Mark Carney, the Bank of England governor that has steered the United Kingdom through the turmoil’s of post-recession growth and the instability and uncertainty of post-Brexit economic growth, has emphasised his confidence in the growing success of the British economy in a press conference today.
Slow First Quarter
Whilst growth in the UK economy was slow for the first quarter, Carney believes that upturns in local sentiment and the increase of household spending across the country is contributing to the slow but steady growth of the economy.
The pound has been looking positive against the dollar in recent days, going up 0.2% against its American counterpart, and whilst the Bank of England has voted to adjust the interest rate from its all-time-low of 0.5%, implemented post-2008, to 0.75%, it seems that they are encouraging national and international spending in order to boost the economy.
Trade War Impact
However, Carney warned of the dangers that international trade could resort to following the imposed tariffs from the United States announced recently.
President Donald Trump announced a 25% tariff on products coming from China, and the Chinese have quickly retaliated with their own. Carney noted that this could be hugely detrimental to the European and United Kingdom economy, particularly as imports from both the United States and China are a significant part of the UK’s overall exports.
The World Trade Organization has echoed these sentiments, arguing that these trade policies from two of the world’s biggest traders could influence any future global trading success. Carney noted in his press conference that already, global exports and manufacturing have fallen since their initial highs at the beginning of the year.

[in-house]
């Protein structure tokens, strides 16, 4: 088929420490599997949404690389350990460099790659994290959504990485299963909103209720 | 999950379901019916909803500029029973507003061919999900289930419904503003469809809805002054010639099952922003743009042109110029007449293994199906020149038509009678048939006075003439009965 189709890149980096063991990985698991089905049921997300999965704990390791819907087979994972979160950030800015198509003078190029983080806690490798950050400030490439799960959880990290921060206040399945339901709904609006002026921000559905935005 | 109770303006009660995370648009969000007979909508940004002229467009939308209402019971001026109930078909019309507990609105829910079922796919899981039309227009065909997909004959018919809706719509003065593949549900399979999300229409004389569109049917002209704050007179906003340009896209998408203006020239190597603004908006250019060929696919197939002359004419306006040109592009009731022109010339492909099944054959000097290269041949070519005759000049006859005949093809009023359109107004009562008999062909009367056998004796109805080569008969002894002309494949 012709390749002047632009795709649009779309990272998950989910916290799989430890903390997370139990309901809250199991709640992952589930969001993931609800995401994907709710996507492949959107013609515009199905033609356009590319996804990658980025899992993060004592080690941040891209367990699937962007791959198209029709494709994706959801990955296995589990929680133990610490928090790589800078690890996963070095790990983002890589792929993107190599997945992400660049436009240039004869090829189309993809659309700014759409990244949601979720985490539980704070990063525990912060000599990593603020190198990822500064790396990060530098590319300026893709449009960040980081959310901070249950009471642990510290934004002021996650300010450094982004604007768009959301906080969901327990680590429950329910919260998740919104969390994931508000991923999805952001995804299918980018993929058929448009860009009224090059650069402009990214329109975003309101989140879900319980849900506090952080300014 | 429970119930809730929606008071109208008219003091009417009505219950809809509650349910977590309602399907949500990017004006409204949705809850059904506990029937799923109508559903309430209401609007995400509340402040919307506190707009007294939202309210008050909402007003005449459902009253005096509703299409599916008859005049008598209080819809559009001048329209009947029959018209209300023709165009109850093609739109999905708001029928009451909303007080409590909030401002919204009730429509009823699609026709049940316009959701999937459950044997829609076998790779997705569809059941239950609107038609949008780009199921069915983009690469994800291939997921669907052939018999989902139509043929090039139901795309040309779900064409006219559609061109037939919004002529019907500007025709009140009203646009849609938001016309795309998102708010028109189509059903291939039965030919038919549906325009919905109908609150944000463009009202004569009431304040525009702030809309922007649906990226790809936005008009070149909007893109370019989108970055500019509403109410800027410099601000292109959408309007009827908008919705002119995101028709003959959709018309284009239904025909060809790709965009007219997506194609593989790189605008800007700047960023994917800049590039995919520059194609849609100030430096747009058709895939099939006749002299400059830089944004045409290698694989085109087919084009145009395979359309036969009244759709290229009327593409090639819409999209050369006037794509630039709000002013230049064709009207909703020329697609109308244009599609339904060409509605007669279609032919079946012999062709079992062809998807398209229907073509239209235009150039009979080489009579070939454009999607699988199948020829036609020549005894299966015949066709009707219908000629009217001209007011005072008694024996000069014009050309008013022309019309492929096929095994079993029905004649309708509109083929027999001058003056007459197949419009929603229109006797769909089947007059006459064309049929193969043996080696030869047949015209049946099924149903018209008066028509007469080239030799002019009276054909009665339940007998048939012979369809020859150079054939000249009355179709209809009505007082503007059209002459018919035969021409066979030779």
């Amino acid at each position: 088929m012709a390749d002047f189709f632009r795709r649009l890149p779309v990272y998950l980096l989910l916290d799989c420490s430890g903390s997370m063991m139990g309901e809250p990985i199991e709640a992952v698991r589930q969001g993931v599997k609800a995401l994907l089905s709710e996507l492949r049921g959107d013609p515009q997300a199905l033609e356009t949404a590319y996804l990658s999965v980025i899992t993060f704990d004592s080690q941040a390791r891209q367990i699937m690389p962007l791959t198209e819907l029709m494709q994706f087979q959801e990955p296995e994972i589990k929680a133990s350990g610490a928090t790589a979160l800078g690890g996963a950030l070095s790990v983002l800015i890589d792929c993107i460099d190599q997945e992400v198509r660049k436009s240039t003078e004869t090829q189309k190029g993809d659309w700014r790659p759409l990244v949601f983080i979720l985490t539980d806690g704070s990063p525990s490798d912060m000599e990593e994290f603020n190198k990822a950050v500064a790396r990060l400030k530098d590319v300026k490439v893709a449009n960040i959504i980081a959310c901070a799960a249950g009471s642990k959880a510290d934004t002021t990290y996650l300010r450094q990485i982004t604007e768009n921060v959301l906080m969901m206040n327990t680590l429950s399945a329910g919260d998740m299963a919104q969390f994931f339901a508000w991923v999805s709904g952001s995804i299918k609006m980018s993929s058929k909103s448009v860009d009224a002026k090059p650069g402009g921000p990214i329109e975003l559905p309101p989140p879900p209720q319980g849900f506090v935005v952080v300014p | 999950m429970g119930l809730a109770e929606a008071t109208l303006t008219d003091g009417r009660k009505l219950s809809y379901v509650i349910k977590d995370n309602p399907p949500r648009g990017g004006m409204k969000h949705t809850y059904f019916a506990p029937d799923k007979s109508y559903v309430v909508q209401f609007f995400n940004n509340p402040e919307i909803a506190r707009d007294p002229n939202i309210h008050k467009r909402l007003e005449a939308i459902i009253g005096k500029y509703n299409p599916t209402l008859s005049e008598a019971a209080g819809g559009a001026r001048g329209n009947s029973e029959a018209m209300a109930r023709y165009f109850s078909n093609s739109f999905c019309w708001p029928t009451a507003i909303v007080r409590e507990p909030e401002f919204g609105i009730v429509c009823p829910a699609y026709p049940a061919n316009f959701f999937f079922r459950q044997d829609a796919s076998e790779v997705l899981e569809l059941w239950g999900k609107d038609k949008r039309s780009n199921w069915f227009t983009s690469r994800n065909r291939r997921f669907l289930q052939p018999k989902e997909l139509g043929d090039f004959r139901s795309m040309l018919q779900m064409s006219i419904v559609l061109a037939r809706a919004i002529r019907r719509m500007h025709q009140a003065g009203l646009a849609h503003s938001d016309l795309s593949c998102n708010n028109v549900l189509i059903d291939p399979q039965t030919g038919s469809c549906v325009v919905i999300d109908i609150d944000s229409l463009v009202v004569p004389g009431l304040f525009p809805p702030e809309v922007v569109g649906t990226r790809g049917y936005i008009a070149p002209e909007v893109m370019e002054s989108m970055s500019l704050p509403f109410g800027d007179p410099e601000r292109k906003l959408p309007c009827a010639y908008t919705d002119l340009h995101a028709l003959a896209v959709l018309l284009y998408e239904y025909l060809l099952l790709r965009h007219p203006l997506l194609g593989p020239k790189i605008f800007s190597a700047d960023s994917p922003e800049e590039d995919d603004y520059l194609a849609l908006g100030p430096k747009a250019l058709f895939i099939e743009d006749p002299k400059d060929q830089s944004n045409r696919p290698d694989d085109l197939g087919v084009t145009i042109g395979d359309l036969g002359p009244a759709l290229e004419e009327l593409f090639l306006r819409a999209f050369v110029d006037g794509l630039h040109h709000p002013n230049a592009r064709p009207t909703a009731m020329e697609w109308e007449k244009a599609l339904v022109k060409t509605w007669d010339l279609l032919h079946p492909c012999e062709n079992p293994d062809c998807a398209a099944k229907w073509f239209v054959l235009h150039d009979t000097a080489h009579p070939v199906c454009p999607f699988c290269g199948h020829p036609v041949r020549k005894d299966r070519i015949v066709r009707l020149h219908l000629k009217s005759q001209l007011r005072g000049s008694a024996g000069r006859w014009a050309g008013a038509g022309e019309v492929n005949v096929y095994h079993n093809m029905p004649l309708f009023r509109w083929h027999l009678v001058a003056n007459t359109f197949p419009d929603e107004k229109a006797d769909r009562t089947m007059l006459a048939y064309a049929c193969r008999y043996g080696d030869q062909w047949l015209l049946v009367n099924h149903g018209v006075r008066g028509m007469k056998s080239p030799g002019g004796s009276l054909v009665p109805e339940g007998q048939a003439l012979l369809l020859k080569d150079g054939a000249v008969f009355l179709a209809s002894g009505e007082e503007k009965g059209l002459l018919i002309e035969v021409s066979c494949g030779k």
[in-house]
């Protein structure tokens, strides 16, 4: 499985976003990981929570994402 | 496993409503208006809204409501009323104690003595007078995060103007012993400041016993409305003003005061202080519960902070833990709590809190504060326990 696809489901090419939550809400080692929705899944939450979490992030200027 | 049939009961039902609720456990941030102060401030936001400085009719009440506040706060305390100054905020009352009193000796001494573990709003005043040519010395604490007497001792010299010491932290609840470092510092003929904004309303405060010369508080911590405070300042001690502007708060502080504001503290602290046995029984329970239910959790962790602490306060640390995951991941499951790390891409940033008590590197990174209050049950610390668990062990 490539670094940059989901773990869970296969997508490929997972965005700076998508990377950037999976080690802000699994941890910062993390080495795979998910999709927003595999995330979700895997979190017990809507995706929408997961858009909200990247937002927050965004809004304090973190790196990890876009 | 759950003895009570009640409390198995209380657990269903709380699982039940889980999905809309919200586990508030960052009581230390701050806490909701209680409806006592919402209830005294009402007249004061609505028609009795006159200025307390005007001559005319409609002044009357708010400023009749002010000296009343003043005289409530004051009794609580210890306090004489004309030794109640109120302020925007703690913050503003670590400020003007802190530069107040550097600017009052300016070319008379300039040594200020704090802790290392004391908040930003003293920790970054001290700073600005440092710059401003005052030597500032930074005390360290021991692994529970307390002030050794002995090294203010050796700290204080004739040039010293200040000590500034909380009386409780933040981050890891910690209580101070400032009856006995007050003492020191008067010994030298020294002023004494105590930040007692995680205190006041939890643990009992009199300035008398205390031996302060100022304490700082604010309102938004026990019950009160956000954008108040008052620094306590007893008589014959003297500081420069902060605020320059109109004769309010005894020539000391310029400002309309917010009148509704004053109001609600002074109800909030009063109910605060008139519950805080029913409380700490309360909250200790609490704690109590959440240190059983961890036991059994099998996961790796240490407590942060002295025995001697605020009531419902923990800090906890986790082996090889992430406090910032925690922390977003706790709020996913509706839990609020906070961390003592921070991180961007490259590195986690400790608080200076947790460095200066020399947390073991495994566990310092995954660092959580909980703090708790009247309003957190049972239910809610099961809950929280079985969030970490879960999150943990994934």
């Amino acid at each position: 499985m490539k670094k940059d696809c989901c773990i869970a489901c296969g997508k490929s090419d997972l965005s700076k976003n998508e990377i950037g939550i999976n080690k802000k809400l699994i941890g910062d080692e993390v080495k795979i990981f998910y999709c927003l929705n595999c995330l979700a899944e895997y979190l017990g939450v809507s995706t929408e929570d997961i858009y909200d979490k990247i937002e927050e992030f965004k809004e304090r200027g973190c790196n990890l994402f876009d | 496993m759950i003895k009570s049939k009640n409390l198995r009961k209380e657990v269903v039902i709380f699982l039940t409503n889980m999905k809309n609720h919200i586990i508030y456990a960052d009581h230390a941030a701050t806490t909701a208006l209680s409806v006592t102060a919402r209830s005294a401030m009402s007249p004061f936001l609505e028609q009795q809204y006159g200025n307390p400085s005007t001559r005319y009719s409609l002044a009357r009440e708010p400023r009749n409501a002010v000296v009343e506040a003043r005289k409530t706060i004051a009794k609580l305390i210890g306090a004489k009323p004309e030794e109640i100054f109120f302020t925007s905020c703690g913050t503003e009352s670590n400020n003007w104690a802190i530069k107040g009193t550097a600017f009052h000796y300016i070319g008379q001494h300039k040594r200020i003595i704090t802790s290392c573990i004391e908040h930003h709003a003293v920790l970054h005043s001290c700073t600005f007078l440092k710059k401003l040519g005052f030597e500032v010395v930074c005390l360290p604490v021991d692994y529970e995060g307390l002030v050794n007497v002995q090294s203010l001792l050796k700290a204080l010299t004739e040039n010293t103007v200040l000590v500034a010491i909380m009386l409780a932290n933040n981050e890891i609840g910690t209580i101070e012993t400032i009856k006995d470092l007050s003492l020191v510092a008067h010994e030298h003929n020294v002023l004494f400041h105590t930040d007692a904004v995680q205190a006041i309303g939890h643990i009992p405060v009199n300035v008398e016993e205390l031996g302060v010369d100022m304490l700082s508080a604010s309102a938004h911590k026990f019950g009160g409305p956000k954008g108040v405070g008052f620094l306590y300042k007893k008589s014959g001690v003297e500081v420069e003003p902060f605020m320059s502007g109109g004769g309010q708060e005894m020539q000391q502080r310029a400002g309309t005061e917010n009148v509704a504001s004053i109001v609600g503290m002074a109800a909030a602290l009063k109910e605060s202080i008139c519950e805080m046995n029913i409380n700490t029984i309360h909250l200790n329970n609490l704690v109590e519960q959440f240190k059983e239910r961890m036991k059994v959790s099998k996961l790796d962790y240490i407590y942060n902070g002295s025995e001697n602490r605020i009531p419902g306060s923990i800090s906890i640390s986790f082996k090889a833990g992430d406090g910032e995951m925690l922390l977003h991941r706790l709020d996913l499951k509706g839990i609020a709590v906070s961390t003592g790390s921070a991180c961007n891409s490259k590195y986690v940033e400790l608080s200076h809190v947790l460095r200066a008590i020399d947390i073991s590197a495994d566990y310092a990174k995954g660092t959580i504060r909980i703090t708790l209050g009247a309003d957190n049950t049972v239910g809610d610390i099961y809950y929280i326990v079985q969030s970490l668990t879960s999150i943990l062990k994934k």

In the past, trade wars have only seen to exacerbate prominent economic problems, such as those implemented during the 1930s in the post-Depression era ultimately leading to less jobs for the countries involved and a hike in general prices.
Donald Trump’s tariffs on China and the European Union could total billions of dollars in lost revenue and create global trade tensions between countries that have engaged in free trade for decades. The World Trade Organization has called on the G20 countries to dissipate trade tensions in order to promote further economic recovery and global trade.
Still, Mark Carney looks positive for the future of England’s economy and that, despite a trade war potentially negatively affecting the United Kingdom, the British economy is still growing, even in these uncertain times.